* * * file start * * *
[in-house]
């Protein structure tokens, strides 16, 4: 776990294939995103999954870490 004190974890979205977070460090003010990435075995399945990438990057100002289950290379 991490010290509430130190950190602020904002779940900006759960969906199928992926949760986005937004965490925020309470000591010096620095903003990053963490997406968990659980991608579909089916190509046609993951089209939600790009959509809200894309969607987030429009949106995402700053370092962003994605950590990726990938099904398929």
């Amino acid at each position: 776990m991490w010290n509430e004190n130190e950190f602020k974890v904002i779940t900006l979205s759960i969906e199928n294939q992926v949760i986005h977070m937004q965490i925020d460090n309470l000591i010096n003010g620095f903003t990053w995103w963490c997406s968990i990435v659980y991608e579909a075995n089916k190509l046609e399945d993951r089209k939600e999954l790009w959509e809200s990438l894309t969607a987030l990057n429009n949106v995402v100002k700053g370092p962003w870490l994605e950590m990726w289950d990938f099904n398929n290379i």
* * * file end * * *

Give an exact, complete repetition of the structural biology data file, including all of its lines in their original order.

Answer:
[in-house]
């Protein structure tokens, strides 16, 4: 776990294939995103999954870490 004190974890979205977070460090003010990435075995399945990438990057100002289950290379 991490010290509430130190950190602020904002779940900006759960969906199928992926949760986005937004965490925020309470000591010096620095903003990053963490997406968990659980991608579909089916190509046609993951089209939600790009959509809200894309969607987030429009949106995402700053370092962003994605950590990726990938099904398929």
């Amino acid at each position: 776990m991490w010290n509430e004190n130190e950190f602020k974890v904002i779940t900006l979205s759960i969906e199928n294939q992926v949760i986005h977070m937004q965490i925020d460090n309470l000591i010096n003010g620095f903003t990053w995103w963490c997406s968990i990435v659980y991608e579909a075995n089916k190509l046609e399945d993951r089209k939600e999954l790009w959509e809200s990438l894309t969607a987030l990057n429009n949106v995402v100002k700053g370092p962003w870490l994605e950590m990726w289950d990938f099904n398929n290379i």